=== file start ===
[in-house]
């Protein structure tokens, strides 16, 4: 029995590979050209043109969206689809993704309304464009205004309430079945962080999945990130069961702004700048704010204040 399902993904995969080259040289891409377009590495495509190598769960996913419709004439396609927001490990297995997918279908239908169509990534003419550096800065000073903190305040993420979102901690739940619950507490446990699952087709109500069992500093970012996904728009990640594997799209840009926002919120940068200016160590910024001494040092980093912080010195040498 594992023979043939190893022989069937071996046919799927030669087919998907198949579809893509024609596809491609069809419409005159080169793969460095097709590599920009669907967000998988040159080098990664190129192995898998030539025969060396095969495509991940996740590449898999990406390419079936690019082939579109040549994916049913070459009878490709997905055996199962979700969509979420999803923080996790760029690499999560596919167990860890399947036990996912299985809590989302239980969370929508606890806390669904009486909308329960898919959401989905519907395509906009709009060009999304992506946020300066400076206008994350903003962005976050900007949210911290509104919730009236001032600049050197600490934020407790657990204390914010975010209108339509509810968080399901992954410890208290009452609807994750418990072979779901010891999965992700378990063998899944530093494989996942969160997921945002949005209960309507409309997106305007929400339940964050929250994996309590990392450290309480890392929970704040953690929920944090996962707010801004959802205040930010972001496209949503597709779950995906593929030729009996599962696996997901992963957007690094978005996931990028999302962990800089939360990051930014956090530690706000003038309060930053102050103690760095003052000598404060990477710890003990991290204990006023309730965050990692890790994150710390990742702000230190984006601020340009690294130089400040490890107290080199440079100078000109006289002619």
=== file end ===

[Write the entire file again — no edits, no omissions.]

[in-house]
């Protein structure tokens, strides 16, 4: 029995590979050209043109969206689809993704309304464009205004309430079945962080999945990130069961702004700048704010204040 399902993904995969080259040289891409377009590495495509190598769960996913419709004439396609927001490990297995997918279908239908169509990534003419550096800065000073903190305040993420979102901690739940619950507490446990699952087709109500069992500093970012996904728009990640594997799209840009926002919120940068200016160590910024001494040092980093912080010195040498 594992023979043939190893022989069937071996046919799927030669087919998907198949579809893509024609596809491609069809419409005159080169793969460095097709590599920009669907967000998988040159080098990664190129192995898998030539025969060396095969495509991940996740590449898999990406390419079936690019082939579109040549994916049913070459009878490709997905055996199962979700969509979420999803923080996790760029690499999560596919167990860890399947036990996912299985809590989302239980969370929508606890806390669904009486909308329960898919959401989905519907395509906009709009060009999304992506946020300066400076206008994350903003962005976050900007949210911290509104919730009236001032600049050197600490934020407790657990204390914010975010209108339509509810968080399901992954410890208290009452609807994750418990072979779901010891999965992700378990063998899944530093494989996942969160997921945002949005209960309507409309997106305007929400339940964050929250994996309590990392450290309480890392929970704040953690929920944090996962707010801004959802205040930010972001496209949503597709779950995906593929030729009996599962696996997901992963957007690094978005996931990028999302962990800089939360990051930014956090530690706000003038309060930053102050103690760095003052000598404060990477710890003990991290204990006023309730965050990692890790994150710390990742702000230190984006601020340009690294130089400040490890107290080199440079100078000109006289002619």